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My fitness journey has been quite the trip. I've gone from soccer endurance bunny in high school with little to no weightlifting, to more of a runner during college. I then joined the gym due to a running injury and started weightlifting. My goals changed from simply staying in shape, to getting in the best shape of my life. I started training for physique purposes in order to compete and model. I earned my pro card with the WBFF, and then exactly a month later I survived a traumatic auto vs. pedestrian accident in which my legs were crushed. My rehab journey was long and intense, especially after 3 bedridden months, and 6 full months before my bones finally (miraculously) fused with rods and pins in both legs. I fought my way back to the competition stage, and then underwent 2 additional surgeries to remove the hardware in my legs. After additional rehab, I worked my way back to the stage once again before getting pregnant less than 2 months later. I worked toward a safe, but fit pregnancy and now I'm working on my postpartum fitness and adjusting to my post-baby body.
Each of these fitness stages required training and diet adaptations. There is not "one size fits all" when it comes to both individual training and different fitness goals in one's life. What worked for me in one stage of my fitness journey didn't work for my goals in another. Likewise, what has worked for me in a similar stage of another individual's journey doesn't necessarily work for them. Regardless of the goal(s) however, one of the most important points to mention is the necessity of having goals in the first place.
It's almost that time of year when people make all sorts of resolutions. Of course one of the main resolutions I hear year after year from countless individuals, is a resolution to "get in shape". This is a great vague goal, but looks different for each individual. Gyms offer special membership discounts to New Year "resolutioners" knowing very well many of these individuals have great intentions, but will have difficulty following through and will not be active members of the gym. Of course gyms benefit from this, still being paid from these "good intention", but non-active members.
In order to avoid another year of failed fitness resolutions I can't emphasize enough the importance of having specific, achievable training goals. If your goal is to simply "get in shape", that's great but it's time to break it down even further. How many days a week does that look like? What's the time commitment? What diet plan will help you achieve your goals? Achieving your goals takes persistence and consistency. Don't expect results overnight but track your weekly progress to keep track of even small changes.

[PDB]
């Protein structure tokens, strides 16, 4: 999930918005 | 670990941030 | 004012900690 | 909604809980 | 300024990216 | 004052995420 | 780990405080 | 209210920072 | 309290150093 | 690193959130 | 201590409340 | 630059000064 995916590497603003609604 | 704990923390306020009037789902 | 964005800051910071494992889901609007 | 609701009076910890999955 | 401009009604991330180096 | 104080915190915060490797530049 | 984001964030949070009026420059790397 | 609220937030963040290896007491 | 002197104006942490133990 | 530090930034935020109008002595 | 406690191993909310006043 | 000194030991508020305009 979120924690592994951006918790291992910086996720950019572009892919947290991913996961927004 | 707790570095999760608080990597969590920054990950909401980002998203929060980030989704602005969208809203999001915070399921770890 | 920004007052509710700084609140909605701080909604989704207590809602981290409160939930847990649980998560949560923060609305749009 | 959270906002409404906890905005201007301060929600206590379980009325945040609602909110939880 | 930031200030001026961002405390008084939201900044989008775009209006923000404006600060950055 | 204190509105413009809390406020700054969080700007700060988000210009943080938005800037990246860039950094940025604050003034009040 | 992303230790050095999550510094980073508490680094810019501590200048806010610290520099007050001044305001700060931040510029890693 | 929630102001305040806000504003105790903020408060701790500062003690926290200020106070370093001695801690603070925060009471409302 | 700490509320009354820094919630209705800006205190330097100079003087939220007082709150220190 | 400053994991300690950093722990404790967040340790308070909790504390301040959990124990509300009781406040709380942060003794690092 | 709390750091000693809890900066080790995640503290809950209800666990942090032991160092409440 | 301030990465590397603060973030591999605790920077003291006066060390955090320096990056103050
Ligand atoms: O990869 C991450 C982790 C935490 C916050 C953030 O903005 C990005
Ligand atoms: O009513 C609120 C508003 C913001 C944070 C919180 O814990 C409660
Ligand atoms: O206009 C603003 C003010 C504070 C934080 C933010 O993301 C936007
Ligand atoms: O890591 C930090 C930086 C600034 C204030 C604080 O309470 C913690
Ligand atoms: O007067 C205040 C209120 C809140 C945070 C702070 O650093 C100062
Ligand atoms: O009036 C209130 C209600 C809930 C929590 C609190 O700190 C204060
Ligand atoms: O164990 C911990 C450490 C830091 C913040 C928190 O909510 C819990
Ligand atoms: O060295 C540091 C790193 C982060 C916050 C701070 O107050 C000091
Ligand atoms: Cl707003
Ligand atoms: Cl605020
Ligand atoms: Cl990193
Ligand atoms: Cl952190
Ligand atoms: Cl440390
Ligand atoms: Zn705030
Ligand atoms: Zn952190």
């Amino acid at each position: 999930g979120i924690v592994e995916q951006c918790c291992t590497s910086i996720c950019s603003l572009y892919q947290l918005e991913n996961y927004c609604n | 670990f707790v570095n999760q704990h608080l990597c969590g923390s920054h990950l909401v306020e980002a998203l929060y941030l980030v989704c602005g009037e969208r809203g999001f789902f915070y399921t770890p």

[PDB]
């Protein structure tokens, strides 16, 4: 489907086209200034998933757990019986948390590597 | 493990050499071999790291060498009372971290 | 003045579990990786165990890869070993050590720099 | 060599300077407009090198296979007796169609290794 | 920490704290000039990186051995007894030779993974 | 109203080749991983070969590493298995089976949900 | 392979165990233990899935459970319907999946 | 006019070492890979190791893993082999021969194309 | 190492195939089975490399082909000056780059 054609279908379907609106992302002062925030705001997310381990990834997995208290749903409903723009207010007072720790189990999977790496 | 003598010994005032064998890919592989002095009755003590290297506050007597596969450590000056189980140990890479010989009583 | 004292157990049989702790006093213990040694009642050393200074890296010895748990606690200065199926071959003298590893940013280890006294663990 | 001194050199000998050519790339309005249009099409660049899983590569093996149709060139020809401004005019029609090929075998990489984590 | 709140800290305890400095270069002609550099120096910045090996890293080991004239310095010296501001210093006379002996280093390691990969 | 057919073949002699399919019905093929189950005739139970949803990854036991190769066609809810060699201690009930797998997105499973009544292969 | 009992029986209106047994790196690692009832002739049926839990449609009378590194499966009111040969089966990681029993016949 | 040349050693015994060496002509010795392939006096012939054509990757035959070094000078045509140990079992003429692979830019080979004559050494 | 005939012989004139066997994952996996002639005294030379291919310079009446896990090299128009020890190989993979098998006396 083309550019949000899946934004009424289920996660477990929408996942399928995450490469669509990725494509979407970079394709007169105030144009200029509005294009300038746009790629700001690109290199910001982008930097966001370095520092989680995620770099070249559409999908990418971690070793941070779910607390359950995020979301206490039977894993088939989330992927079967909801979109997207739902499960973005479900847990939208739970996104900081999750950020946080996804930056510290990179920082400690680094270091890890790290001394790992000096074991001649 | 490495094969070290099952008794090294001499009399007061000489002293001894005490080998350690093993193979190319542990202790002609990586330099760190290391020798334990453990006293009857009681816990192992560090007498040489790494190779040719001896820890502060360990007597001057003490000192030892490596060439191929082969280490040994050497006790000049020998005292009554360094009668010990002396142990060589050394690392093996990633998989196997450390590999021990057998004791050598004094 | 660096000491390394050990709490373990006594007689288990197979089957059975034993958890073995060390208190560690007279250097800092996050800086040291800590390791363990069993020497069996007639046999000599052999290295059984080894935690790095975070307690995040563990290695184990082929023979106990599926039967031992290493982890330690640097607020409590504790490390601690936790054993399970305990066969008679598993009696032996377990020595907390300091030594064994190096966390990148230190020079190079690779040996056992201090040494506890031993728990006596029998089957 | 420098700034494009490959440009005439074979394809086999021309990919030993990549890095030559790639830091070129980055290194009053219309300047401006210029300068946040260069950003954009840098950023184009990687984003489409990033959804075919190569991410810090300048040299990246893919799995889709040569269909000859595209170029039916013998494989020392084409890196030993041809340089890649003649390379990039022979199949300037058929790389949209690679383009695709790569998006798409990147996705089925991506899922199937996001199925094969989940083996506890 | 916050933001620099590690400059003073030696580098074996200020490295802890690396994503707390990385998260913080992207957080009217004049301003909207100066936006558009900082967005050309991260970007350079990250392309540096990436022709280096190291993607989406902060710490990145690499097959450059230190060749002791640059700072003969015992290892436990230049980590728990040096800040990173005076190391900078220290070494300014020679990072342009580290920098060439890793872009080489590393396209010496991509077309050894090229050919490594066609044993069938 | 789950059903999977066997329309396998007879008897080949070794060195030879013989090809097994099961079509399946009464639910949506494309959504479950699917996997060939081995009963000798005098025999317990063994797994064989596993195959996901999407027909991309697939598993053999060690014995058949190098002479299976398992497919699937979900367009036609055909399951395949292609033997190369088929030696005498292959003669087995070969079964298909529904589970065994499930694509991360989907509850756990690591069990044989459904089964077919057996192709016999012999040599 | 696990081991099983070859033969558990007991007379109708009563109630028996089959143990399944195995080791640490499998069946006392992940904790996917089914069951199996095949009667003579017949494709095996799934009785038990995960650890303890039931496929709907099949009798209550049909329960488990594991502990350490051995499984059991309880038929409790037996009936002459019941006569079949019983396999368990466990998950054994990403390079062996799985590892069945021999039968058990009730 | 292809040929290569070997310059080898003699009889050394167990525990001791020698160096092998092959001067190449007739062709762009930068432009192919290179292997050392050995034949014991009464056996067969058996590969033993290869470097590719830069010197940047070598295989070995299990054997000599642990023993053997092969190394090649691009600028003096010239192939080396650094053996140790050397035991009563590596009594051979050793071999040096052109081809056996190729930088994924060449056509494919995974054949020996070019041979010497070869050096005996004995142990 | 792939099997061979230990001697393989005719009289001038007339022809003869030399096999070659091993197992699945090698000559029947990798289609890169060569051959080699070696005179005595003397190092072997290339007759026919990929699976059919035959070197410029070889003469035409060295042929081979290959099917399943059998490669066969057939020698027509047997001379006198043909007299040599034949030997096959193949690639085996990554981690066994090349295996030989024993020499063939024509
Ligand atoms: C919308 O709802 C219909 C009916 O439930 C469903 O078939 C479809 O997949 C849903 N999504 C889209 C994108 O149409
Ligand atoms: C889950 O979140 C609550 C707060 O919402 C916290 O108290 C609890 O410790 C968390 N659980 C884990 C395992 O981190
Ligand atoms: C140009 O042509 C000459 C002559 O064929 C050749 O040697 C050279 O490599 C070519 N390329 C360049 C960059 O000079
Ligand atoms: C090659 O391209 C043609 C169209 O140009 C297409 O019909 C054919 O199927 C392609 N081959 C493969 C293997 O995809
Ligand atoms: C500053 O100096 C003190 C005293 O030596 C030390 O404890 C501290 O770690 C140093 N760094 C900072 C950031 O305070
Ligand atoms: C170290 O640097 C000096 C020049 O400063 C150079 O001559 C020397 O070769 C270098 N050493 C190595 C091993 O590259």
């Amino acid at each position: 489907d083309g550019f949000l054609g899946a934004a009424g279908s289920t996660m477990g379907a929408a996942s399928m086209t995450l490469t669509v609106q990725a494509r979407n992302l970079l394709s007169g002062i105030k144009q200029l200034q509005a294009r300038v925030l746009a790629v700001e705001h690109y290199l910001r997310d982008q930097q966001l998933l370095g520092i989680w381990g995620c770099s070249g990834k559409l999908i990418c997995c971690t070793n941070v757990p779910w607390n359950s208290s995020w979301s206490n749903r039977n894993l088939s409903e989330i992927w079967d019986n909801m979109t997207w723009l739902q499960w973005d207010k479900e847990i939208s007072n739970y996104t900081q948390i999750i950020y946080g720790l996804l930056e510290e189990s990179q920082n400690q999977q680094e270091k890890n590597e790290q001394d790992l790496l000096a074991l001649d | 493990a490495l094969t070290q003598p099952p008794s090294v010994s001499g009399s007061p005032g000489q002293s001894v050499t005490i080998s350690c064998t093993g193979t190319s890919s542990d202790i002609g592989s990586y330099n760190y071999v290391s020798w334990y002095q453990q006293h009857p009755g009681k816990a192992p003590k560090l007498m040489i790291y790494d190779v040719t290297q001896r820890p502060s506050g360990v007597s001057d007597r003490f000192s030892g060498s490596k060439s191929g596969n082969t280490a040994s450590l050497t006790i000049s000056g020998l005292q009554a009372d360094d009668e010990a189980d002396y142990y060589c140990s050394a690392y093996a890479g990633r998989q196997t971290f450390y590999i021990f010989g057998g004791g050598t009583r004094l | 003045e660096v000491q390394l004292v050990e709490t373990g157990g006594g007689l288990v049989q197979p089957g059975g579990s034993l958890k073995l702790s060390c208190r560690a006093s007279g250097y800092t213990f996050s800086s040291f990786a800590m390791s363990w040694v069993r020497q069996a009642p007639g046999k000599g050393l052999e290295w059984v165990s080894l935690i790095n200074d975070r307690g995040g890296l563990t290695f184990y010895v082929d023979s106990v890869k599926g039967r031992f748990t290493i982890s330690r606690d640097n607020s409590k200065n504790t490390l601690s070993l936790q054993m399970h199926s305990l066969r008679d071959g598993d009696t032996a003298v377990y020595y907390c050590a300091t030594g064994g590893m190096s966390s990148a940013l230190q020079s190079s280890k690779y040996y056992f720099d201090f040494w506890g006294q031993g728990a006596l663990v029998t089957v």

The great part about training is that while you need to have a plan to succeed, your strategy to get there should be adaptable. If you try a certain type of cardio, and hate it, think outside the box and maybe join a dance class or recreational sports league. Training requires discipline, but I can't reiterate the importance of enjoying your fitness journey to reach your goals. Finding workout buddies or working with a trainer can provide just the right amount of motivation and accountability you need to stick with your plan.
Adjusting your diet and nutrition accordingly is equally, if not more important. Working out with no changes in diet will no doubt result in frustration. So whether counting your macros, going Paleo, or whatever your strategy may be, find the one you can stick with and see results. It will likely take adjusting and fine-tuning to discover your happy "burn fat build muscle combo", lose weight, or just tone up goals; but don't give up, it will more than pay off in the long run.
Besides nutrition, smart supplementation can be a good tool to help you meet, achieve, or even exceed your personal goals. Besides fish oil, one of the primary supplements I've taken since I started weightlifting is HMB (ß-hydroxy ß-methylbutyrate). Produced naturally in the body, HMB decreases protein breakdown and increases protein synthesis for increased strength. It is scientifically proven, and I've seen the benefits clearly through my own training. It helped me make lean muscle gains and during my accident recovery, helped me maintain upper body muscle mass. Of course, while pregnant and now while breastfeeding I've avoided taking supplements out of precaution, but I've also noticed increased difficulty in gaining lean muscle mass. For me; HMB, BetaTOR and PEAK ATP have been invaluable in my training. Just remember, as many good supplements are out there, many are full of ineffective fillers, so please do your research. But, depending on your goals, the right kind of supplementation can truly benefit your training and help you achieve your goals.
Is never too late to start working toward a fitter, healthier version of you. Set goals, develop a game plan and whatever you do, don't give up. This is your time.
- Carissa Johnson, Fit Mom/Fitness Model/WBFF Pro